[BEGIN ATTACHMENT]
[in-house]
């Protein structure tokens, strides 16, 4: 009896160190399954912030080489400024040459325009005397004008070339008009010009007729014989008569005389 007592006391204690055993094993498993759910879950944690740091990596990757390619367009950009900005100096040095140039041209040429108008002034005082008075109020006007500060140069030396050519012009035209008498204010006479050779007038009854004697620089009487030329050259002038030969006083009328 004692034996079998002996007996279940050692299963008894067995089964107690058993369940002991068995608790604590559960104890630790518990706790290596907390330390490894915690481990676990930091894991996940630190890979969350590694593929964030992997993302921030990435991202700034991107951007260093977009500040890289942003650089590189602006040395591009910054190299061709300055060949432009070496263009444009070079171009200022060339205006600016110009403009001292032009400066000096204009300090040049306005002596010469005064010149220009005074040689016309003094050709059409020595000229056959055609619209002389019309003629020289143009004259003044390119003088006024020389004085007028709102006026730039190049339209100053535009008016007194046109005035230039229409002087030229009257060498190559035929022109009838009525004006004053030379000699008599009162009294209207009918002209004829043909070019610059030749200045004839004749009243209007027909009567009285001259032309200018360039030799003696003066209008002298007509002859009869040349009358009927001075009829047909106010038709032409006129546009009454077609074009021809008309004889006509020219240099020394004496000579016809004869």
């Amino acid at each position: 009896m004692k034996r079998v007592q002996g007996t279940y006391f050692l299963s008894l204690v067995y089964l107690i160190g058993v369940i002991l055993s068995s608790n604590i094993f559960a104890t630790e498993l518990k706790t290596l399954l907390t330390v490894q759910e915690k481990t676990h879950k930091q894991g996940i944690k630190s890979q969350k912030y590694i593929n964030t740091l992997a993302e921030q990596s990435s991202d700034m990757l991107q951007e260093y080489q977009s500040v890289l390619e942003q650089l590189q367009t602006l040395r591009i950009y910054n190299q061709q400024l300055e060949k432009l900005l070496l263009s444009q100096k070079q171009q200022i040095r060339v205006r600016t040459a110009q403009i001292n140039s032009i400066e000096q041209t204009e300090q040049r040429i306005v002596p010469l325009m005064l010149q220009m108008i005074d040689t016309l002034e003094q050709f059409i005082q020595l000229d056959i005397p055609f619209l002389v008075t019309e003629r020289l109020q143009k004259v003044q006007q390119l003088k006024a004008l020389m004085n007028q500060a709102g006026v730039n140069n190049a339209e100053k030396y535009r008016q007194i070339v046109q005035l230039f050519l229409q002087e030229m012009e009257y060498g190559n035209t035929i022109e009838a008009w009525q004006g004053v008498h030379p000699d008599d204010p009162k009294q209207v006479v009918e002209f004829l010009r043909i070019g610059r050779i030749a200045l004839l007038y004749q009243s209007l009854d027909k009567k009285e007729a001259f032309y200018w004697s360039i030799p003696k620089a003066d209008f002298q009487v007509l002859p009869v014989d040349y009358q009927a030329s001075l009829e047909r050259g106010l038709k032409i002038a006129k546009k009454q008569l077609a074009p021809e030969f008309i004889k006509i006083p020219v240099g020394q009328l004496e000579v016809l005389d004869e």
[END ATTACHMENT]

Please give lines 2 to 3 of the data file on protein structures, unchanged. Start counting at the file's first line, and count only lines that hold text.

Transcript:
């Protein structure tokens, strides 16, 4: 009896160190399954912030080489400024040459325009005397004008070339008009010009007729014989008569005389 007592006391204690055993094993498993759910879950944690740091990596990757390619367009950009900005100096040095140039041209040429108008002034005082008075109020006007500060140069030396050519012009035209008498204010006479050779007038009854004697620089009487030329050259002038030969006083009328 004692034996079998002996007996279940050692299963008894067995089964107690058993369940002991068995608790604590559960104890630790518990706790290596907390330390490894915690481990676990930091894991996940630190890979969350590694593929964030992997993302921030990435991202700034991107951007260093977009500040890289942003650089590189602006040395591009910054190299061709300055060949432009070496263009444009070079171009200022060339205006600016110009403009001292032009400066000096204009300090040049306005002596010469005064010149220009005074040689016309003094050709059409020595000229056959055609619209002389019309003629020289143009004259003044390119003088006024020389004085007028709102006026730039190049339209100053535009008016007194046109005035230039229409002087030229009257060498190559035929022109009838009525004006004053030379000699008599009162009294209207009918002209004829043909070019610059030749200045004839004749009243209007027909009567009285001259032309200018360039030799003696003066209008002298007509002859009869040349009358009927001075009829047909106010038709032409006129546009009454077609074009021809008309004889006509020219240099020394004496000579016809004869």
């Amino acid at each position: 009896m004692k034996r079998v007592q002996g007996t279940y006391f050692l299963s008894l204690v067995y089964l107690i160190g058993v369940i002991l055993s068995s608790n604590i094993f559960a104890t630790e498993l518990k706790t290596l399954l907390t330390v490894q759910e915690k481990t676990h879950k930091q894991g996940i944690k630190s890979q969350k912030y590694i593929n964030t740091l992997a993302e921030q990596s990435s991202d700034m990757l991107q951007e260093y080489q977009s500040v890289l390619e942003q650089l590189q367009t602006l040395r591009i950009y910054n190299q061709q400024l300055e060949k432009l900005l070496l263009s444009q100096k070079q171009q200022i040095r060339v205006r600016t040459a110009q403009i001292n140039s032009i400066e000096q041209t204009e300090q040049r040429i306005v002596p010469l325009m005064l010149q220009m108008i005074d040689t016309l002034e003094q050709f059409i005082q020595l000229d056959i005397p055609f619209l002389v008075t019309e003629r020289l109020q143009k004259v003044q006007q390119l003088k006024a004008l020389m004085n007028q500060a709102g006026v730039n140069n190049a339209e100053k030396y535009r008016q007194i070339v046109q005035l230039f050519l229409q002087e030229m012009e009257y060498g190559n035209t035929i022109e009838a008009w009525q004006g004053v008498h030379p000699d008599d204010p009162k009294q209207v006479v009918e002209f004829l010009r043909i070019g610059r050779i030749a200045l004839l007038y004749q009243s209007l009854d027909k009567k009285e007729a001259f032309y200018w004697s360039i030799p003696k620089a003066d209008f002298q009487v007509l002859p009869v014989d040349y009358q009927a030329s001075l009829e047909r050259g106010l038709k032409i002038a006129k546009k009454q008569l077609a074009p021809e030969f008309i004889k006509i006083p020219v240099g020394q009328l004496e000579v016809l005389d004869e």